Baldwin v. Fish & Game Comm'n of Montana,
Annotate this Case
436 U.S. 371 (1978)
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U.S. Supreme Court
Baldwin v. Fish & Game Comm'n of Montana, 436 U.S. 371 (1978)
Baldwin v. Fish and Game Commission of Montana
Argued October 5, 1977
Decided May 23, 1978
436 U.S. 371
Appellants brought this action for declaratory and other relief claiming that the Montana statutory elk hunting license scheme, which imposes substantially higher (at least 7 1/2 times) license fees on nonresidents of the State than on residents, and which requires nonresidents (but not residents) to purchase a "combination" license in order to be able to obtain a single elk, denies nonresidents their constitutional rights guaranteed by the Privileges and Immunities Clause of Art. IV, § 2, and by the Equal Protection Clause of the Fourteenth Amendment. A three-judge District Court denied all relief to appellants.
1. Access by nonresidents to recreational big game hunting in Montana does not fall within the category of rights protected by the Privileges and Immunities Clause. Only with respect to those "privileges" and "immunities" bearing upon the vitality of the Nation as a single entity must a State treat all citizens, resident and nonresident, equally, and here equality in access to Montana elk is not basic to the maintenance or wellbeing of the Union. Pp. 436 U. S. 378-388.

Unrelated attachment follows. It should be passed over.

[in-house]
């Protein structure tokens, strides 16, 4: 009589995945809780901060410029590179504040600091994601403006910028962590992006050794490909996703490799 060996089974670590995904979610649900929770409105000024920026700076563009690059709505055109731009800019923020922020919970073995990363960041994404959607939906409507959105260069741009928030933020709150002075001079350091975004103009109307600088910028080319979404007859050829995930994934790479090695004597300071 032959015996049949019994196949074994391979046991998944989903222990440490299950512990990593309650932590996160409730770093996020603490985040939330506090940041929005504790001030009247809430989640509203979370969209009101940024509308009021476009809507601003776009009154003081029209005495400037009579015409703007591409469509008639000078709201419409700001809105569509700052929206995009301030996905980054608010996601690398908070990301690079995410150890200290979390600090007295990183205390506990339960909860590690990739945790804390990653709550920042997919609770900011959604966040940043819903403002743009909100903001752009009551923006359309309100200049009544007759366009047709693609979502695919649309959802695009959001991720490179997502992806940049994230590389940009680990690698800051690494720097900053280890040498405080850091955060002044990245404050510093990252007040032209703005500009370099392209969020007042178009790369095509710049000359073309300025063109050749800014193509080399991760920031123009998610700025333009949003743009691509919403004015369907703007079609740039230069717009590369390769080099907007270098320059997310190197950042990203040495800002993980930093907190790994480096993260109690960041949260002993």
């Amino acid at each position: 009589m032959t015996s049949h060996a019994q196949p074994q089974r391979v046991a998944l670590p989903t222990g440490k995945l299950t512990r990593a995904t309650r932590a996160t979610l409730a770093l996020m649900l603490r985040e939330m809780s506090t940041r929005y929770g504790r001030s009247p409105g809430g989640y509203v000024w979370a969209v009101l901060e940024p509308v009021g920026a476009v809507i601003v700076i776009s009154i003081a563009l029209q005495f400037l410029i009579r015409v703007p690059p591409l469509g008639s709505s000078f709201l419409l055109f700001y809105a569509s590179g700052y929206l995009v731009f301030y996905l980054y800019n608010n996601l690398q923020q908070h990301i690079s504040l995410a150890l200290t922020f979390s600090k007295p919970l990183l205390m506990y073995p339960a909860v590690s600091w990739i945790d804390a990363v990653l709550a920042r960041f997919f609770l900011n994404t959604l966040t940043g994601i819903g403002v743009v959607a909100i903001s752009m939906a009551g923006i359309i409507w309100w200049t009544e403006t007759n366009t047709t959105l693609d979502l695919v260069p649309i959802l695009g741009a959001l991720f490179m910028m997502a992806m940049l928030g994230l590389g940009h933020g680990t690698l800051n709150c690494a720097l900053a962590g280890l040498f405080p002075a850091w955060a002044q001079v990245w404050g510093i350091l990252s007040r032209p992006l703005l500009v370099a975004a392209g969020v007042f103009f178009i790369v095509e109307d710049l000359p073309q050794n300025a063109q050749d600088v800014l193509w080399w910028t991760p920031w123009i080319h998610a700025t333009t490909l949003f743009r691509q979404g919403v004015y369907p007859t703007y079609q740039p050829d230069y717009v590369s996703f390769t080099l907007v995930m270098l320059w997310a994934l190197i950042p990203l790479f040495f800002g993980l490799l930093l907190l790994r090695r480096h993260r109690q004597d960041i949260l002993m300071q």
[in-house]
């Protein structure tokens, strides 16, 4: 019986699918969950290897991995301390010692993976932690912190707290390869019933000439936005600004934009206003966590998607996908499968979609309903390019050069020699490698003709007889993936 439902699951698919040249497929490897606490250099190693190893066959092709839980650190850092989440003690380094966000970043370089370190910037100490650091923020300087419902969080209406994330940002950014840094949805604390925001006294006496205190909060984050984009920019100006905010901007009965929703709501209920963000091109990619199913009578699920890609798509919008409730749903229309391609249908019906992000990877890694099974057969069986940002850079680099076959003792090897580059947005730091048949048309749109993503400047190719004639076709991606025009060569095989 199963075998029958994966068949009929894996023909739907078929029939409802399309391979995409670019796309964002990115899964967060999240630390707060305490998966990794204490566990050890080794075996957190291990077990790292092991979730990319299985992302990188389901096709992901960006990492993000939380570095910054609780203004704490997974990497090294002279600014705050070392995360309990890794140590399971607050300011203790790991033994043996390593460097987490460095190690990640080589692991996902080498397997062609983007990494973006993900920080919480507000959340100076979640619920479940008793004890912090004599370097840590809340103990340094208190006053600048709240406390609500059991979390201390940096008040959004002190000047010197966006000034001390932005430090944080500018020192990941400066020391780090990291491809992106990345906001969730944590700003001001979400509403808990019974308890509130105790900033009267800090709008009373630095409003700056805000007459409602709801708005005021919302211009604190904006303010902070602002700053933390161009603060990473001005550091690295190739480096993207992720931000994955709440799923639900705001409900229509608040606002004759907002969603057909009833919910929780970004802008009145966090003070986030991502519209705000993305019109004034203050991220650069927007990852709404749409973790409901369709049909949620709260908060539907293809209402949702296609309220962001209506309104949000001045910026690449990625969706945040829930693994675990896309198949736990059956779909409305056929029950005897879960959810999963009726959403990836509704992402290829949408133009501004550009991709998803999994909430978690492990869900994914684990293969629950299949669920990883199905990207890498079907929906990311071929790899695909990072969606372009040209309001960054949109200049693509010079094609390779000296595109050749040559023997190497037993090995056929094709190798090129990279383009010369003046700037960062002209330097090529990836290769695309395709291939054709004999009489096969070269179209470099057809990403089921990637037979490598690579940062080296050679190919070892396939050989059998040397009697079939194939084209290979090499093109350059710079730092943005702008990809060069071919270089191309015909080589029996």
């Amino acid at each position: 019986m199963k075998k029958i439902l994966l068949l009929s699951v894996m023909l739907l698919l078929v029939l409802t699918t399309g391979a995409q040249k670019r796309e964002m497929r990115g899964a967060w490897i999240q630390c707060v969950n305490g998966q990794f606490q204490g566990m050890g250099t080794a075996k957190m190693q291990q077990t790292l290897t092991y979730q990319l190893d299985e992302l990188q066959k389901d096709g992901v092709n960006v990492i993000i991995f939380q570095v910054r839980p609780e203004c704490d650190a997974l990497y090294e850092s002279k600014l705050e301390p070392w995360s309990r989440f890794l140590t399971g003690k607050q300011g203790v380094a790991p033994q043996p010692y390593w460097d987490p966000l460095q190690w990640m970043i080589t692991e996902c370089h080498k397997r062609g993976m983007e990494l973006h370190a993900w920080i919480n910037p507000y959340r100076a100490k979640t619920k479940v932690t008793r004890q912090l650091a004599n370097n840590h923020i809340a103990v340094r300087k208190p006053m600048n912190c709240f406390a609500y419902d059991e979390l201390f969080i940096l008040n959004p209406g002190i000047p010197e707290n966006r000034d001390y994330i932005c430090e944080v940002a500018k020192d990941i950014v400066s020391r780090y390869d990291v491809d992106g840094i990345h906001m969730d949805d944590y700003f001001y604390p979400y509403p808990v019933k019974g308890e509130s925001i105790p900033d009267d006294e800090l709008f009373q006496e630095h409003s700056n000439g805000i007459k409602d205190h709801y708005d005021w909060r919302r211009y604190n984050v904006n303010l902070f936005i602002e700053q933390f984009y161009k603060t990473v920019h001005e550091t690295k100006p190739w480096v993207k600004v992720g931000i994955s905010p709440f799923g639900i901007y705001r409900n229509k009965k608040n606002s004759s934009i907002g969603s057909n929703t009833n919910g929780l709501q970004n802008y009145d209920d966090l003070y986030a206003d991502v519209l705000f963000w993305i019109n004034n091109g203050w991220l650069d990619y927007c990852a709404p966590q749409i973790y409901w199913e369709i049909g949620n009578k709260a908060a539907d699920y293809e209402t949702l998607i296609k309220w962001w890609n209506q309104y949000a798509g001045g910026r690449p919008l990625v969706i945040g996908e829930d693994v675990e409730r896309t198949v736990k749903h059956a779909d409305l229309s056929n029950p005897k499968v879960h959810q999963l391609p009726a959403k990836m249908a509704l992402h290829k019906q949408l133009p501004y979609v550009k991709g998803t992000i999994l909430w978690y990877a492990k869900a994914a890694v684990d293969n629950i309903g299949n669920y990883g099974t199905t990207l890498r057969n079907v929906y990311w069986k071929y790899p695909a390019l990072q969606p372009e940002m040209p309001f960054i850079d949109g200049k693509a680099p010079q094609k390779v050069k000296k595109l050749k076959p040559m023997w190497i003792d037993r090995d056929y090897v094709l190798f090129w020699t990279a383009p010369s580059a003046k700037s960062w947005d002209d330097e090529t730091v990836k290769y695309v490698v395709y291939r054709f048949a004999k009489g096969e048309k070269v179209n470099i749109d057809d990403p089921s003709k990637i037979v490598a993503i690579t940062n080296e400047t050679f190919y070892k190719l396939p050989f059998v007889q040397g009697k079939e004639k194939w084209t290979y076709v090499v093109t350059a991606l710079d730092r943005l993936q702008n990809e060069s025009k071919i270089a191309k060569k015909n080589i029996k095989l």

2. The statutory scheme is an economic means not unreasonably related to the preservation of a finite resource, elk, and a substantial regulatory interest of that State, and hence does not violate the Equal Protection Clause. In view of the fact that residents contribute to the costs of maintaining the elk hunting program, the great increase in nonresident hunters in recent years, the limit in the elk supply, and the difficulties in supervising hunting practices, it cannot be said that either the license fee differentials or the required combination license for nonresidents is irrational. Pp. 436 U. S. 388-391.
417 F.Supp. 1005, affirmed.
BLACKMUN, J., delivered the opinion of the Court, in which BURGER, C.J., and STEWART, POWELL, REHNQUIST, and STEVENS, JJ., joined. BURGER, C.J., filed a concurring opinion, post, p. 436 U. S. 392. BRENNAN, J., filed a dissenting opinion, in which WHITE and MARSHALL, JJ., joined, post, p. 436 U. S. 394.